Mrs. Burdatt deposed to the same fact.

Mr. W. H. Wright, police surgeon, said that he saw the deceased after death. A post mortem examination of her body proved that her lungs were inflated and distended with water. She was suffering from disease of the heart and liver. She had died from shock caused by the immersion in the water. Great care ought to have been used to prevent fatal results after the immersion. Attention and warmth were absolutely necessary. The police cell was not a fit place for her to have been put in. She ought to have been removed to a hospital, and if witness had been called in to see her he should have ordered her removal to one. The cell was warm when witness was in it.|

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The Coroner said that the police had, without evidence, charged a half-drowned woman with attempting to commit suicide, and then carried her through the streets only covered by a sack. She never had a chance for her life, for in the cell she was deprived of ventilation and warmth.

The Jury, after a long consultation, returned a verdict, “That the deceased expired from the effects of shock caused by immersion in the water while she was in a state of unsound mind, and they censure the police for not calling in the divisional surgeon, and locking her in a cell the whole of a night when she might have been taken to the German Hospital or to a workhouse infirmary, and they say that the police should in future call in the divisional surgeon of the force to see persons who have been rescued from drowning.”

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The Daily News. Nr. 7069, 28. Dezember 1868. S. 5.
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EAST LONDON DISTRESS.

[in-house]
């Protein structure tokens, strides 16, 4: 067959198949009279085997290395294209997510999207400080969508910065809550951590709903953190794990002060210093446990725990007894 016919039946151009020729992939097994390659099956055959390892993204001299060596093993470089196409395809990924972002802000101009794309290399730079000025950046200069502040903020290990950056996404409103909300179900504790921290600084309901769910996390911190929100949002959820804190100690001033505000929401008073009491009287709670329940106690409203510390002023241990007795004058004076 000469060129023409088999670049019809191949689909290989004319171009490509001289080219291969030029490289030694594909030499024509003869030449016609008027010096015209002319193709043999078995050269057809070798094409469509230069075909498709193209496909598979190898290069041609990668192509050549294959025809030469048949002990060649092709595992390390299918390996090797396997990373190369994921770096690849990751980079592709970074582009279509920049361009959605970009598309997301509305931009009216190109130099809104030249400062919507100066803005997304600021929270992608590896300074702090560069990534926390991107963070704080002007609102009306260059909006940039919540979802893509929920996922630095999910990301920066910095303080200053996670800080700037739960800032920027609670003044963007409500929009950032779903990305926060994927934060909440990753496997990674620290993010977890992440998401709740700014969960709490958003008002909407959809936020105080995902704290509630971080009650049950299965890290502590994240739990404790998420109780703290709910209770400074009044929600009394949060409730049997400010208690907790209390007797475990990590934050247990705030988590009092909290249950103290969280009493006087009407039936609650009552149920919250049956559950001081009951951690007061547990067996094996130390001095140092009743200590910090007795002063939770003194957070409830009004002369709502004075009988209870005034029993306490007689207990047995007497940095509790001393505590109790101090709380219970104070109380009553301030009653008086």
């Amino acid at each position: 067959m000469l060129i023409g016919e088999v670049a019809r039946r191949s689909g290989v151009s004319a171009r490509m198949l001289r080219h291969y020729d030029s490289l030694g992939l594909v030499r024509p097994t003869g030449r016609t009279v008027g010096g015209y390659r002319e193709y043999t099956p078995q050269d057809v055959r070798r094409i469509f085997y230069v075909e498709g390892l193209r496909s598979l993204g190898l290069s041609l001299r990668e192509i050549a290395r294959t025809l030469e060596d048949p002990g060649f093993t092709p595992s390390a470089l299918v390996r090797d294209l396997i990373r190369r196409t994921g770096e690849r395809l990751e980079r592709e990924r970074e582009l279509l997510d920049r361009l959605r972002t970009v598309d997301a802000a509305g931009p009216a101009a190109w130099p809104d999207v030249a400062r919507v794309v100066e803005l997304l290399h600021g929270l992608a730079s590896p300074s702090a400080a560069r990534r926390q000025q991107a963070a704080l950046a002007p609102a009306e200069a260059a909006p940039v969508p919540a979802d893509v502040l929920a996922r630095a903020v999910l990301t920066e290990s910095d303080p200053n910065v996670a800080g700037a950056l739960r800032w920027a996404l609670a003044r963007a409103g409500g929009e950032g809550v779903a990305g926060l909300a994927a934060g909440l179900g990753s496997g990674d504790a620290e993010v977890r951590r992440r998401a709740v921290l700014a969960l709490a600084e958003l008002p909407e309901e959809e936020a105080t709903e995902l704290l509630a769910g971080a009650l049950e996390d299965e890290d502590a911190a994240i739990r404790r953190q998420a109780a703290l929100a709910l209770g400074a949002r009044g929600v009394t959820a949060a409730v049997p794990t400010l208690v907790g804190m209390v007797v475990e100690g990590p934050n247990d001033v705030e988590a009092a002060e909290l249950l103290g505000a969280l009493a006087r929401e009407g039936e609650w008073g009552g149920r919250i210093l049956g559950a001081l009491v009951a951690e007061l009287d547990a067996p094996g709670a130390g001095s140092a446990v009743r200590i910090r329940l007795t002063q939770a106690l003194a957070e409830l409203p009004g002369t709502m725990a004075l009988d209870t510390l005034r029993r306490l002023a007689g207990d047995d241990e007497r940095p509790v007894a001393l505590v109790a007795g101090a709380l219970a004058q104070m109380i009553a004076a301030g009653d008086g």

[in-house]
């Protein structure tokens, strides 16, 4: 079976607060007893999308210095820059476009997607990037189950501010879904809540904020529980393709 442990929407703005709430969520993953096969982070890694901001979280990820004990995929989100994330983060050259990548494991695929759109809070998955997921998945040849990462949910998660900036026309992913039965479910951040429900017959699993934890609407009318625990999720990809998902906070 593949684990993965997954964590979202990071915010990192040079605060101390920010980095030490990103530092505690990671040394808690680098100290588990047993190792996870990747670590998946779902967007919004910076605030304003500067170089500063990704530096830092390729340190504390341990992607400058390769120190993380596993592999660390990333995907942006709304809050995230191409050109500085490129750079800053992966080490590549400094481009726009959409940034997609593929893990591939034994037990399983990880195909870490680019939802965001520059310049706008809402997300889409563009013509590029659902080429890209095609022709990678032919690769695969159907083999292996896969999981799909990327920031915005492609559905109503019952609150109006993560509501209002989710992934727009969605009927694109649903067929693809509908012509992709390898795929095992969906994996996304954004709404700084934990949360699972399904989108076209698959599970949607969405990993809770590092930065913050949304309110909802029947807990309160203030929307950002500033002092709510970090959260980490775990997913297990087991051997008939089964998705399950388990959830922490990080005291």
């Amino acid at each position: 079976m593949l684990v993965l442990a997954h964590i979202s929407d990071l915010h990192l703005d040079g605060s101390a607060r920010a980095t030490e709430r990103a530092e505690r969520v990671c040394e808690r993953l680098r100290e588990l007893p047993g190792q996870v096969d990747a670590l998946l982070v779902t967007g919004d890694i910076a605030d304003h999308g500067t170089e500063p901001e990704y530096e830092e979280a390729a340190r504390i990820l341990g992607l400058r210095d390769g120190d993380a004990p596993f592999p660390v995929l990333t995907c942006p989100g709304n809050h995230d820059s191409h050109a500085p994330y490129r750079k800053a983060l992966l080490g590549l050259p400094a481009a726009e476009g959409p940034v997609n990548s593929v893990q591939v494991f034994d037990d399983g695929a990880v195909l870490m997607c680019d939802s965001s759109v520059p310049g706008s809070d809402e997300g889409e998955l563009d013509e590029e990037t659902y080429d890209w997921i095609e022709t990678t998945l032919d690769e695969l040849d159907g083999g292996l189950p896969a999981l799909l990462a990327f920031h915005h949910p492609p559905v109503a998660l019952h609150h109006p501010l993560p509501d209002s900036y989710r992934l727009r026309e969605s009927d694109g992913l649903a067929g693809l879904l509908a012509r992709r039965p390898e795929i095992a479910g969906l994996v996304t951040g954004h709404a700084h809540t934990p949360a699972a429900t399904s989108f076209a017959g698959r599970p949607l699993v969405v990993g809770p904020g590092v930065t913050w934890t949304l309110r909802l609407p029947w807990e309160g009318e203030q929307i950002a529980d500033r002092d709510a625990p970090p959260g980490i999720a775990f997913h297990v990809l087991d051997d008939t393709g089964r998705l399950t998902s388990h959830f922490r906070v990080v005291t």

The dismal cry of distress and misery is again being heard in the semi-pauperised districts of East London, where poverty and sickness are rapidly crushing the latent energies and hopes of the unemployed labouring classes, and reducing them to a state of helpless and child-like despair. It is true that in Poplar and some other parishes the number of those in receipt of out-door relief exhibits a marked diminution; but this decrease is only on the exceptionally high figures of last year, and may at any moment be replaced by a vast increase, so extremely precarious is the present condition of large masses of the poorer East-end population. In fact, nothing but the continued mildness of the weather, so unusual at this season of the year, has hitherto prevented East London from becoming the scene of an unprecedented amount of pauperism, almost beyond the means of boards of guardians and relief committees to grapple with effectually. The three local industries which exhibit the greatest amount of depression are silk-weaving, ship-building, and sugar-baking. Besides these there are a variety of minor trades, employing, when in full activity, many thousands of men, women, and children, all of which have remained in a state of complete stagnation ever since the great financial crisis of 1866. The results of that panic continue to be visible in every direction, and must for some time to come exercise a most depressing influence on trade and commercial enterprise in East London. The numerous dealers in books, jewellery, and articles of luxury generally, complain that their business has largely fallen off of late, in consequence of the numbers of professional persons and tradespeople whose incomes have become materially reduced within the last two years, to say nothing of the multitude of clerks, book-keepers, engineers’ assistants, and others of a like class, who have for months past been without employment. All these circumstances assist materially in restricting the prosperity of East London industry. Some of the trades most affected are those connected with the manufacture of articles of personal attire or ornament. In these the majority of workers are females, and the results of their continued deprivation of employment are visible in the greatly increased number of unfortunate creatures haunting the metropolitan thoroughfares after dark. The number of small houses unoccupied in Hackney, Poplar, and elsewhere is incredibly large, and of those which have tenants not a few are the residences of rate-receivers rather than of rate players. Hackney is one of the wealthiest and most prosperous of East London parishes, yet a few days since no less than 4,800 summonses for payment of poor rates were issued, not a small proportion of which related to the irrepressible compound householder. In the Isle of Dogs the state of affairs is positively deplorable. Lancashire during the worst days of the cotton famine never exhibited a more discouraging spectacle. The parochial authorities are acting nobly in the emergency, performing all that the law empowers them, but they can do little more than enable the miserable artisans and their families to keep body and soul together. It is most pitiable; yet what else can be done?